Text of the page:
Literary critics these days are insistently political. Often, I believe, this is a problem, especially when literary critics extend their righteous indignation to politically and ethically neutral topics or even get things backwards. (Cases of the second sort occur when they denounce the study of universals as racist and celebrate difference, despite the fact that racist claims are never based on claims that, say, blacks and whites share the same capacities, needs, etc., but always presuppose precisely difference.) Even so, the concern with politics does sometimes lead humanists to potentially worthwhile observations. Specifically, they may be more sensitive, in any given case, to the possible relevance of socio-economic class, exploitation, dominant ideology, and related topics (drawn largely from Marxist analysis).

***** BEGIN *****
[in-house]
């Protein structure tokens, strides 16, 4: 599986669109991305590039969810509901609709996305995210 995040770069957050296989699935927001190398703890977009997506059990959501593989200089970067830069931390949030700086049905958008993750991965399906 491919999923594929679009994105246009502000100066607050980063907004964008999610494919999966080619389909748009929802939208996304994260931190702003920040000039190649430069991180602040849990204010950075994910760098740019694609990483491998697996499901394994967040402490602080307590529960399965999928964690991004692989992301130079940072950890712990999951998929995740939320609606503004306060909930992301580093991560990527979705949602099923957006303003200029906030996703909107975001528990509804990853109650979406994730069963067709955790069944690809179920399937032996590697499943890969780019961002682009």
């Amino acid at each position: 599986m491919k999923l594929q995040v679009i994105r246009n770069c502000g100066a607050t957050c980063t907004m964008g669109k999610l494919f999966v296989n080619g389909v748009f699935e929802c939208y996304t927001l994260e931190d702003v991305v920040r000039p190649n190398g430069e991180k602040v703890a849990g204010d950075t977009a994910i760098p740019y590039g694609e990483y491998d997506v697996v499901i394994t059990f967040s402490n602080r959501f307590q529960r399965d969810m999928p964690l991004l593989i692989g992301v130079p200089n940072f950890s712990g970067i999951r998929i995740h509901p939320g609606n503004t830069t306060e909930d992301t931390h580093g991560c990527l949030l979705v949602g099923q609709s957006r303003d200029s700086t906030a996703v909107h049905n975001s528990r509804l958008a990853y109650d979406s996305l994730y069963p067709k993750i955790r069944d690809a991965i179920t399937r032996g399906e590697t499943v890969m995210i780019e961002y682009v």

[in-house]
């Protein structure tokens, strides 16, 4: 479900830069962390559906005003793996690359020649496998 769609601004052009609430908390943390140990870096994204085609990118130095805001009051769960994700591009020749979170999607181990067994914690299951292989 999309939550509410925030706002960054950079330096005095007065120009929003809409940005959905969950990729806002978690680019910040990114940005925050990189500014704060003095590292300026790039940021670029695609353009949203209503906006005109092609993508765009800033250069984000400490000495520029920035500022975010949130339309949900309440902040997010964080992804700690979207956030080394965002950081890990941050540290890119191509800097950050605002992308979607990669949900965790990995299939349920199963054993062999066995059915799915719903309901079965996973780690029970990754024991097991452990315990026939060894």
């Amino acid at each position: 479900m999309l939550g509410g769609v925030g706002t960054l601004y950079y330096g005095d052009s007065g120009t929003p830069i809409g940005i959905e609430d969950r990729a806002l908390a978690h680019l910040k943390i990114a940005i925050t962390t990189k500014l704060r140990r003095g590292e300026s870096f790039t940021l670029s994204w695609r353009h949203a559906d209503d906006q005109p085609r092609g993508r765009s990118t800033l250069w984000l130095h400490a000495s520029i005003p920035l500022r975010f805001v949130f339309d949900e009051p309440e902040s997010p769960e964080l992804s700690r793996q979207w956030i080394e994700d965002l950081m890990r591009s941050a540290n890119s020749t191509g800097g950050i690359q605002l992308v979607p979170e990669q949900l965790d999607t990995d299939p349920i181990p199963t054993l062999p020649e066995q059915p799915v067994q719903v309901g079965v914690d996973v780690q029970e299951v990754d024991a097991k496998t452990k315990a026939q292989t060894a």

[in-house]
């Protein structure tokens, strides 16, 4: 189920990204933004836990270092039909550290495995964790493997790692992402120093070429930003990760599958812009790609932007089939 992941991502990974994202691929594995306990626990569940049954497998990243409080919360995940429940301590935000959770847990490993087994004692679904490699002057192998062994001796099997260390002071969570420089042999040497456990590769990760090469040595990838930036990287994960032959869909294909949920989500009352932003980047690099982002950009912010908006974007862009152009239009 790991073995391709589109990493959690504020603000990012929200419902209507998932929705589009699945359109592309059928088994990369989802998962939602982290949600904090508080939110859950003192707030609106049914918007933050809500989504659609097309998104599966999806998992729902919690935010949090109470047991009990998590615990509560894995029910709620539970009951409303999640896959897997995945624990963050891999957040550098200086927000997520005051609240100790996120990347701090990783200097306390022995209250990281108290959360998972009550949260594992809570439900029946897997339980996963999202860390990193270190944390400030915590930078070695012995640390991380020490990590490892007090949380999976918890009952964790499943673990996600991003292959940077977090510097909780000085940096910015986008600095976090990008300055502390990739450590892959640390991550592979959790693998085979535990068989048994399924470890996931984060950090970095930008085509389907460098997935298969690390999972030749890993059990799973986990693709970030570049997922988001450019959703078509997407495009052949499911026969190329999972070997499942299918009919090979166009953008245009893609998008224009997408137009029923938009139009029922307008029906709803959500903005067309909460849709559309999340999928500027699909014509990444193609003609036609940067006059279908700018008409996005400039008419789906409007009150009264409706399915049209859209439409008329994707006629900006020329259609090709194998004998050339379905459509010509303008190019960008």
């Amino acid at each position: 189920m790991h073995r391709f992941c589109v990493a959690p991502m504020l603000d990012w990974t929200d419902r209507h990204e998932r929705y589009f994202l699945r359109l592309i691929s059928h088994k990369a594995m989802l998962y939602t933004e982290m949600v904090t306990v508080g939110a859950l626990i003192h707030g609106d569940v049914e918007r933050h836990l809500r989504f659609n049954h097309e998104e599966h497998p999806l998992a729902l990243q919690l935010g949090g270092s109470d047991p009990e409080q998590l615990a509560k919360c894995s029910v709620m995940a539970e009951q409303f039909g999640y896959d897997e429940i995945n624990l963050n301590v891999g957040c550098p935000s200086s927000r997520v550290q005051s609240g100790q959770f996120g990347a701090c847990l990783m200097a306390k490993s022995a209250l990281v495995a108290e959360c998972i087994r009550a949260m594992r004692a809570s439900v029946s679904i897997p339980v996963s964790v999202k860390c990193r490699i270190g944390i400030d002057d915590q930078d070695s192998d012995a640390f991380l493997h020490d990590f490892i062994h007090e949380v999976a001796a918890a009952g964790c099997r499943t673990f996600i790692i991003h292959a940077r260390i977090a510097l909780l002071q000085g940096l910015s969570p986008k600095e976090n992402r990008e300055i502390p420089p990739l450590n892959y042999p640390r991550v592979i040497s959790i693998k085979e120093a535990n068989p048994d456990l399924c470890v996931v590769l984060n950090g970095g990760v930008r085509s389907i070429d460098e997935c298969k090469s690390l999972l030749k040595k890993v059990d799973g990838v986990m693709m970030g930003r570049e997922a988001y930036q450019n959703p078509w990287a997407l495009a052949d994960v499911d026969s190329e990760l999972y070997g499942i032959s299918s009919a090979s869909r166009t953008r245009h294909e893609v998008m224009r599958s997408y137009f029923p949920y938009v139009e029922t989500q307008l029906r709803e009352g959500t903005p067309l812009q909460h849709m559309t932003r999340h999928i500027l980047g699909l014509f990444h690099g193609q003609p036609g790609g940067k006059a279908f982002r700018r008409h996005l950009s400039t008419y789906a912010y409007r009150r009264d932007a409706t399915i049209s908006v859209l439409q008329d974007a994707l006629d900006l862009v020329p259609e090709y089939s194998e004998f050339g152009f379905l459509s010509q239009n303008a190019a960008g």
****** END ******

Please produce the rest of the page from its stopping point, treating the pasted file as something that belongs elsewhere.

Again, Baumard and colleagues link the predominance of romantic love stories with economic growth, and they make a compelling case for seeing the former as developing out of the latter. But that connection does not yet explain the change in narrative frequency. We still need some way of getting from economic growth to the predominance of romantic stories. One possibility is that economic growth leads to a change in readership, which in turn leads to the increase in love stories. But why might that be? Baumard et al. consider two possible readership-based accounts. The first is that a market for love stories is created by an increase in female readers. They do not find evidence for this explanation, though they do not believe the connection to be impossible either. The second readership-based possibility is that the market is transformed by male readers who are “less sophisticated” (517), and therefor opt to read love stories. Baumard and colleagues (rightly) argue that love stories are not in fact less sophisticated than other story genres. Beyond these two possibilities, the most obvious ways of explaining a change in audience would include, for example, the increased availability of stories in the vernacular, a broadening of education in learned languages, or the greater affordability of books. I do not know if any of these factors fit the periods that saw an increase in love stories. But, even if they do fit, they do not in themselves explain the change in proportions of different story genres. We still require some feature of the new readers that turns them toward tales of romance.